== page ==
17. Hey, just stopping by from the future. How did that “all stocks” thing work out for ya?

    Anyway, if you are young (like me) we should be able to weather the storm. Within a decade or so the market should have recovered all its losses. But they whole point of them “moving to bonds” as you get older is just in case the impossible happens: a 55% decline in the market.

  18. Thanks for sharing such great post on stocks and bonds, what i like is the Municipal bonds as they are exempt from all the taxes and interest earned on this bond is not subject to federal income taxes.

  19. I believe Jeremy’s comments (first comment) are the most salient. As you go through your career and age, you need to reinvest the yield earned from equities (stocks) and bonds. The goal at retirement is to have the highest monthly/quarterly income from equity dividends and corporate (and junk) bond distributions, not to have the highest dollar amount of your holdings.

    There is an optimum point that you can reach with yield vs. risk, and I believe this falls around 5-6%. Equities with annual dividend yields greater than say 7-8% have by design large payout ratios (e.g. REITS), or will eventually reduce their dividend. Take NLY (Annaly Capital) as an example, which yields a 15% monthly dividend. Most knowledgeable dividend investors would not touch NLY simply because of how they earn the high yield (purchasing mortgages and other high risk securities) — which does not have the characteristics of a wide economic moat. NLY is not like Coca Cola (KO), which has a very competitive product and is probably not going to lose out to a competitor overnight. Pepsi has been trying to beat Coke for years, however, when you travel overseas in Europe, S. America, Asia, Africa, Russia, you still see Coke everywhere. (ask for a Pepsi on an Alitalia flight in Italy). Back to the point, NLY does not have a wide economic moat and can suffer tremendously in a heartbeat when things go bad.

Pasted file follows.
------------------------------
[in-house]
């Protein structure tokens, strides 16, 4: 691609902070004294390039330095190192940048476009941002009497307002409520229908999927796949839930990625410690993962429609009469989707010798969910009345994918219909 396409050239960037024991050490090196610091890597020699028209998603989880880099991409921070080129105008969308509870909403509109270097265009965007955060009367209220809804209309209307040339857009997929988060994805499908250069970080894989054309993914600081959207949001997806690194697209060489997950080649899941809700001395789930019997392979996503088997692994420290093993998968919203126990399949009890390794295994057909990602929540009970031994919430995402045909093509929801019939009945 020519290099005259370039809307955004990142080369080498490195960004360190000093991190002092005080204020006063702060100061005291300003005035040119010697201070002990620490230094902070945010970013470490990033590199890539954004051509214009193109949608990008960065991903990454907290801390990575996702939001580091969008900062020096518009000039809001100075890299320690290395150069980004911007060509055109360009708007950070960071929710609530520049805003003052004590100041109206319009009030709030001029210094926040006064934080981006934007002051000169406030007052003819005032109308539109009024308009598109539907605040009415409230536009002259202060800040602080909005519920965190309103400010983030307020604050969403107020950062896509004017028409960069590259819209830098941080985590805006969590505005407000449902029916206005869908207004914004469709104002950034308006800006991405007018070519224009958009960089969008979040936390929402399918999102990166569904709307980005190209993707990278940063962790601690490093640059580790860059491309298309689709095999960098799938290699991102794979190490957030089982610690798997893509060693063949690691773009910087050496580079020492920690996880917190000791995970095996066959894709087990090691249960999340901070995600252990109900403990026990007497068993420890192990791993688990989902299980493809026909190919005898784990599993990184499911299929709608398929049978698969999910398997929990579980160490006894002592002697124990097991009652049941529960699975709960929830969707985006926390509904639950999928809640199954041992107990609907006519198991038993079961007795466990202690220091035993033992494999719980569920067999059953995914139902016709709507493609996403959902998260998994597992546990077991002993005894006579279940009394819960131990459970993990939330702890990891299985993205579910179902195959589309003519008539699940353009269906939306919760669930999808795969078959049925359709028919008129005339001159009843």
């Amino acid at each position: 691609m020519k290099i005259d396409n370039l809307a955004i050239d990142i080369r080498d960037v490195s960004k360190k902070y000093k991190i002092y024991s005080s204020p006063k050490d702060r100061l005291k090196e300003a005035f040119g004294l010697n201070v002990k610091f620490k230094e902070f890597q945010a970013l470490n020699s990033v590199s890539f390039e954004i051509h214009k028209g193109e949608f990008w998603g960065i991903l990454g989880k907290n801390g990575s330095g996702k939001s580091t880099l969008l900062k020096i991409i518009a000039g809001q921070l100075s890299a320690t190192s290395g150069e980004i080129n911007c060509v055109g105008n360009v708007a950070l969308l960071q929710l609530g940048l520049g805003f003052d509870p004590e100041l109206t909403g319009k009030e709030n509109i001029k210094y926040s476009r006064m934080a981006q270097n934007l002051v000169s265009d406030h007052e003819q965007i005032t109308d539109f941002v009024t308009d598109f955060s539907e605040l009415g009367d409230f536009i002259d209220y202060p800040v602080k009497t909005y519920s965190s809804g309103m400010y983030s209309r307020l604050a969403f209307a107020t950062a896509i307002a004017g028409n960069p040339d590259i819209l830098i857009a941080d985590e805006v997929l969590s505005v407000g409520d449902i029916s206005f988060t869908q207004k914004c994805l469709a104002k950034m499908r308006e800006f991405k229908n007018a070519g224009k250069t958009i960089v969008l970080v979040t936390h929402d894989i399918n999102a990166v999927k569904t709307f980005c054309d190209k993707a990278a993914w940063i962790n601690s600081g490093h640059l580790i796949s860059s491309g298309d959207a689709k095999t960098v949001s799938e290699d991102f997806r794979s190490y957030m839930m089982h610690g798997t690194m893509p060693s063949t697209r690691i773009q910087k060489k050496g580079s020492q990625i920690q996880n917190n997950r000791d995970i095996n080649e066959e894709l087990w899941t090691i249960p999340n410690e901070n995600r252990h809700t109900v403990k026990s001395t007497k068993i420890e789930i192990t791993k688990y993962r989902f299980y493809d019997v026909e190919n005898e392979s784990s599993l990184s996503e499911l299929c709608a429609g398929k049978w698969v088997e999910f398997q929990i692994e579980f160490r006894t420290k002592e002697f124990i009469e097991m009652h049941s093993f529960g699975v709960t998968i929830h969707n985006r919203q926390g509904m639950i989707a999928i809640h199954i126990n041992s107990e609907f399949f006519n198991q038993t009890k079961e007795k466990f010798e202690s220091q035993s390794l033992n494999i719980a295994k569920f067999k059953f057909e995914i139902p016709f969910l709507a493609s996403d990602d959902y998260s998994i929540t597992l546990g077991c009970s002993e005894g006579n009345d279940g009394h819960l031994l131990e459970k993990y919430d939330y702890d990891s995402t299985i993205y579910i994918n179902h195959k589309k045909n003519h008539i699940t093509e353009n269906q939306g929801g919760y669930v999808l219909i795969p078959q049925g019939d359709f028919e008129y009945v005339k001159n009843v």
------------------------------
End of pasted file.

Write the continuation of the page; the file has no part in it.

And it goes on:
As far as corporate bonds are concerned, you might invest maybe 40-50% of your portfolio in high-yield bond funds. Fidelity has several high-yield corporate bond mutual funds: Focused High Income (FHIFX), Strategic Income (FSICX), Capital & Income (FAGIX), and High-Income (SPHIX). These all yield 5-7% monthly distributions, and when reinvesting the monthly distributions over several decades, the result can be a quite high level of income at retirement. Mix this with the dividend payout for equities with yields in the range 5-8% that you reinvested for several decades and you should beat inflation.